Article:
- to review and give feedback on the requirements before they were implemented.
A suggested approach is:
- Create a good checklist to use for reviewing requirements for completeness.
- Have business analysts, designers, and developers use requirements checklists throughout the project to help prevent requirements issues.
- Involve testers and end-users in reviews of requirements and designs throughout the project. Although this takes time, it prevents multiplication of errors by catching them before they are developed and also builds test team members' knowledge of the system, making them effective when they need to start building test cases--not playing catch-up and asking basic questions about the requirements at that stage.
- Add system specifics to the requirements-content-review checklists as they become known (e.g., specifics of overnight processing, your functionality), so they can be used in maintenance and regression testing for future versions.
Curing Requirements Issues
What should you do if you're in a situation where you've already got requirements issues? Suggested steps are:
- Use a requirements content checklist to identify requirements issues as soon as you get the requirements. It takes time and effort to do this, but repays later.
- Raise defects or queries (whatever your project process is) against the issues as soon as possible.
- Collect specific examples of the issues you have and metrics on the effort involved in resolving them.
- Try to predict the impact of the issues on the project timescales. You probably won't be allowed to extend the timescales for a project, but it's important to communicate the likely impacts to appropriate stakeholders.
- Identify a central place where requirements clarifications will be stored, so effort is not duplicated in later phases of the project. This could be a change-control system, a folder on a shared server, a public email box, or a wiki.
- Share requirements clarifications with later phases of the project, new starter training, support/maintenance, and regression test efforts.
What do You Put in Your Requirements Content Checklist?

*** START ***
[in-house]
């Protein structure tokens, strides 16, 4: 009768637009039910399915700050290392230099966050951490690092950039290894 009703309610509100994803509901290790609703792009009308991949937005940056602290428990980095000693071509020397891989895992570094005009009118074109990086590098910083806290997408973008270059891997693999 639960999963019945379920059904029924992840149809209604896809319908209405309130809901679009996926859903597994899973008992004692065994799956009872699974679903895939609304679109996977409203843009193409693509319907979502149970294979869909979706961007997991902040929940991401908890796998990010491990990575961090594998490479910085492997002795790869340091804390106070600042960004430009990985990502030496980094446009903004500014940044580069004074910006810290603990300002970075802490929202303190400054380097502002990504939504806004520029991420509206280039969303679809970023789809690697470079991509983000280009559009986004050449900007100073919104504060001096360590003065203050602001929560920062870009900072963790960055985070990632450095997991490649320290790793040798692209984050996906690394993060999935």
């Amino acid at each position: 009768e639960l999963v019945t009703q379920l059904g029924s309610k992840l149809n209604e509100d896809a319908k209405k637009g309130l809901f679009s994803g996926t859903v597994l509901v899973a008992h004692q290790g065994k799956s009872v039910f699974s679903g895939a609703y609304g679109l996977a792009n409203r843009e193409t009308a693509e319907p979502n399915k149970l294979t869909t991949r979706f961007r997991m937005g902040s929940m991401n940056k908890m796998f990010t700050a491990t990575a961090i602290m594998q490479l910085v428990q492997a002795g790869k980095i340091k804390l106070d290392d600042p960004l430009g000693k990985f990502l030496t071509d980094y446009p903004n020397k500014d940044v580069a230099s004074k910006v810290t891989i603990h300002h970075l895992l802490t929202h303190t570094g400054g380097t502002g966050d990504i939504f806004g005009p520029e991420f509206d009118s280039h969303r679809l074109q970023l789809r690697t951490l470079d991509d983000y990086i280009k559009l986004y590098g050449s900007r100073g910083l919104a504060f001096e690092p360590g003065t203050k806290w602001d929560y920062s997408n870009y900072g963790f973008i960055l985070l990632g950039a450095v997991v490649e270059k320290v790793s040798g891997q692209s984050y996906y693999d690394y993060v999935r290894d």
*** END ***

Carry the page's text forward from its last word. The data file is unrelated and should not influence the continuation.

No single requirements checklist can be used for all systems. The following checklist contains some starting points which can be used as a basis for content review, although it is not exhaustive. The best checklists also contain technology platform and system specifics.
Have requirements been specified for the following areas?:
All Front End User Functions such as menu options, screens and processes which implement the main functional requirements for the system.
- Confirm that front end user functions cover all the tasks that the user must perform
- Compare the against a model of the user process, such as a business process description
- If different types of user role are involved, do the functions fully cover all roles e.g.) shopper, finance, customer services, IT support
- Do the requirements specify whether data insert, update, delete and find actions are valid for each function and user role?
Administration Functions which allow management of system settings, to assist the system's primary functions. For example, a screen to set up user permissions.
- Typical areas for administration functions include:
- User permissions, passwords and other security settings
- Picklist content maintenance and user visible options.
- System parameters including processing settings, paths and locations, size limits
- Settings for audit trail, backups
- For each administration function, are the following specified?:
- Default values for settings
- Valid combinations of setting value
- Assumed initial live values
- Some administration functions may not be implemented in the system - some will be carried out manually by an experienced system administrator:
- Which administration functions will not be implemented?
- Are assumptions about how any manual administration functions will take place stated?
Housekeeping Functions which check or maintain the integrity of the data processing, to assist with system support. For